If you really would like to promote home ownership in neighborhoods with high vacancy rates (as I would), your article correlating vacancy and murder is a bad promo ("Vacants to Violence," Mobtown Beat, July 17). The facts you reported are indeed shocking and scary, a typical angle in crime-news reporting, but it is only one slice of the reality.
I am an owner-occupant in East Baltimore Midway on a block where nearly half the houses are vacant, and predictably, there was a murder here this year. It appears on your map. I didn't know the young man who died, but I helped clean up the blood the next morning. Neighbors who knew him did not know him well. They were sobered but not panicked. Police said it was "gang-related." I felt deep grief.
That said, there are a few things I would like to tell everyone considering buying a house and living in a neighborhood with high vacancy rates and gang violence: 1) My wife and I have been welcomed here by our neighbors. 2) We do not feel personally threatened by gang violence. 3) Housing prices and taxes are very low.
Cross over Crossings From Baltimore City Power Ranking (Mobtown Beat, July 17): "[CSX], in the middle of a massive expansion that will bring more and bigger trains into our area, should maybe spend less time suing accident victims (as they did the truck driver, for mussing up their train) and more time improving safety precautions around crossings."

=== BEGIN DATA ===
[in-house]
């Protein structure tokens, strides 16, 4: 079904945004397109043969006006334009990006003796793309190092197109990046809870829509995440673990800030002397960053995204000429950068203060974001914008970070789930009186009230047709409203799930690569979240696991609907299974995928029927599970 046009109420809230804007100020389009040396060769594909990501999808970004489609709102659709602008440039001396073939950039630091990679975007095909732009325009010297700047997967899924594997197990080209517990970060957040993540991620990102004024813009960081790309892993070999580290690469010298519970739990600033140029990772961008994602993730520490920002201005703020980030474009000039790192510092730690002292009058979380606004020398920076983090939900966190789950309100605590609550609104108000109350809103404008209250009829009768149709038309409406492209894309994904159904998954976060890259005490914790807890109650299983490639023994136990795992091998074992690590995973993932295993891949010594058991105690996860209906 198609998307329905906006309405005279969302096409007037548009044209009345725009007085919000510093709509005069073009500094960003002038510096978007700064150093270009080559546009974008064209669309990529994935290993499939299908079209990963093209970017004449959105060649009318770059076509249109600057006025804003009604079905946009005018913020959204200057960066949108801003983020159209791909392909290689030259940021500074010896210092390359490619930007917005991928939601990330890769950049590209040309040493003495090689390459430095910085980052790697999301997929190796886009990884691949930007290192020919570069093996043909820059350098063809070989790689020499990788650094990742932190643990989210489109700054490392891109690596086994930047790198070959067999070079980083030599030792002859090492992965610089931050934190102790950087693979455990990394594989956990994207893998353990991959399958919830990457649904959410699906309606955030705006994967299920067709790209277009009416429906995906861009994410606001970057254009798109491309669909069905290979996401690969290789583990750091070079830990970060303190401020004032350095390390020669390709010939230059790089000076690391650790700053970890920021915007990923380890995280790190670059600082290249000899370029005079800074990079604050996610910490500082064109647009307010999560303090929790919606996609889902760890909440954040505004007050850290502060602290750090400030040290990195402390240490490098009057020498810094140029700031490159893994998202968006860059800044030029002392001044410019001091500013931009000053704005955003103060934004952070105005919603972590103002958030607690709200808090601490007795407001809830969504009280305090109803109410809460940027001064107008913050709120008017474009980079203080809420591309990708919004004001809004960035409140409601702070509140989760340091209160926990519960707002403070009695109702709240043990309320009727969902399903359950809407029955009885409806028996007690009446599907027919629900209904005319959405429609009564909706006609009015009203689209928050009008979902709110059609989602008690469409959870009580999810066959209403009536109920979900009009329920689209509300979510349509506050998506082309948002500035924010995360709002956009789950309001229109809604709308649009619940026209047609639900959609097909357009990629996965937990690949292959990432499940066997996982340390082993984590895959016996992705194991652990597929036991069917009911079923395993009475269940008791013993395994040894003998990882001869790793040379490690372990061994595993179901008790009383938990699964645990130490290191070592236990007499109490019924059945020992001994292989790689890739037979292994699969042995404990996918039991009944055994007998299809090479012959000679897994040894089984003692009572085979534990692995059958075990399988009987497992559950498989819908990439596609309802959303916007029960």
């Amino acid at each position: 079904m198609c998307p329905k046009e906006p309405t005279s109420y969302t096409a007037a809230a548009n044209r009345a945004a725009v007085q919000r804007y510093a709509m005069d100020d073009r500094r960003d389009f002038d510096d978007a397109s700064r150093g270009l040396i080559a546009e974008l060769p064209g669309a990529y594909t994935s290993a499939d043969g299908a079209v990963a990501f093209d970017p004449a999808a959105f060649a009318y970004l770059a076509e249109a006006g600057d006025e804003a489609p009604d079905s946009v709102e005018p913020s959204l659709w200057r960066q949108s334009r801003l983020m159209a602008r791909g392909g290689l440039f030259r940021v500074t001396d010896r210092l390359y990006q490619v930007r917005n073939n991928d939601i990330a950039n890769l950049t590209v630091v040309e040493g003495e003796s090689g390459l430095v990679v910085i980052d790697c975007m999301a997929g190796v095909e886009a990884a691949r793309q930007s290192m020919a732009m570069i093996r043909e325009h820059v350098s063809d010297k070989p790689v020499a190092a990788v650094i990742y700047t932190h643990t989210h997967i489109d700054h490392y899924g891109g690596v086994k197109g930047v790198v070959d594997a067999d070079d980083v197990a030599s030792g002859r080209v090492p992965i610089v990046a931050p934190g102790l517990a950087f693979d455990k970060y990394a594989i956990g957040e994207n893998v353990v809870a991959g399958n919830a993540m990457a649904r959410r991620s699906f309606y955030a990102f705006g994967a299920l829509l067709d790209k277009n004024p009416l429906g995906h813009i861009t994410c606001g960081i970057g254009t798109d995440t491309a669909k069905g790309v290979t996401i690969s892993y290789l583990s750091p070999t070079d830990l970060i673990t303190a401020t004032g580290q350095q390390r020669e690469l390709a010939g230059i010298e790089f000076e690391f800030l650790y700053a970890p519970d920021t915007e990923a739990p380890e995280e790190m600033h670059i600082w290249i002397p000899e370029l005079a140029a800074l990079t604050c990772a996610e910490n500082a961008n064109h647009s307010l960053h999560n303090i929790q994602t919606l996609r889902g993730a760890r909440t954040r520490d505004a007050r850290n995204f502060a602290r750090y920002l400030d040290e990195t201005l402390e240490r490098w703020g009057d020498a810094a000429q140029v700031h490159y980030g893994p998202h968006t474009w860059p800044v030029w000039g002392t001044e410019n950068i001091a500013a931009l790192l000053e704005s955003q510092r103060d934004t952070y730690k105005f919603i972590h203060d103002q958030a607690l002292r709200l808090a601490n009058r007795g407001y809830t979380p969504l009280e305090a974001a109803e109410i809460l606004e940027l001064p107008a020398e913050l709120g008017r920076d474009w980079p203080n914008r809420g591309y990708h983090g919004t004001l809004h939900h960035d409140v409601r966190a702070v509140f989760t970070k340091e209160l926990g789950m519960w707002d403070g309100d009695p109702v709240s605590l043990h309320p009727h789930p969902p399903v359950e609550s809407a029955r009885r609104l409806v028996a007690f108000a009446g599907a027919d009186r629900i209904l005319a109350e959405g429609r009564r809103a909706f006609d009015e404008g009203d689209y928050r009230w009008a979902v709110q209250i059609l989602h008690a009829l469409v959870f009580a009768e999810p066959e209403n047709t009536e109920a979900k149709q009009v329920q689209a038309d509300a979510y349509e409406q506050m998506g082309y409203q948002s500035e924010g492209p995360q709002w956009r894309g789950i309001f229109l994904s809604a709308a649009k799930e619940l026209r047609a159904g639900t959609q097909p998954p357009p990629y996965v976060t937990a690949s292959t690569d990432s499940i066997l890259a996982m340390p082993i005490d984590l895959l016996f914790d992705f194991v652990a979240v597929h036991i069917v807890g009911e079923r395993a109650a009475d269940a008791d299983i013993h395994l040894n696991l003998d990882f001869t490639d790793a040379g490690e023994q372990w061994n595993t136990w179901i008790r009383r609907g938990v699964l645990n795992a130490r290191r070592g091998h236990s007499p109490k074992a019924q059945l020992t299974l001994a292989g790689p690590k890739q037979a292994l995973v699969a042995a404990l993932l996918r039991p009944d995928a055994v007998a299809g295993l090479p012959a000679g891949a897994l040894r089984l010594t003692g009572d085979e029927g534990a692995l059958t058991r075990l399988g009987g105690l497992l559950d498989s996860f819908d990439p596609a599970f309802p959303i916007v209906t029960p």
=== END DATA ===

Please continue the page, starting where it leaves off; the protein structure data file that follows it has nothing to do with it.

You obviously fail to comprehend that the installation of highway/rail crossing protection (be it a simple sign, flashers, gates, or elimination with overpasses) is done at government expense and dictates, not the railroad's. The typical grade crossing installation with gates and flashers runs into the low six figures per crossing. The railroad simply maintains the apparatus (if any) after installation, including replacing the all-too-frequently broken crossing gates.
Feel like faulting the Maryland MTA for the frequent collisions between Light Rail cars and automobiles/pedestrians? Or do you only feel like going after other peoples' money, as usual?
Alexander D. Mitchell IV
Correction: In last week's Baltimore City Power Rankings (Mobtown Beat), we said Renita Franklin-Thrower was hired to run the Mayor's Office of Employment Development (MOED). She was actually hired as the sole employee of MOED's green jobs training program. City Paper regrets the error.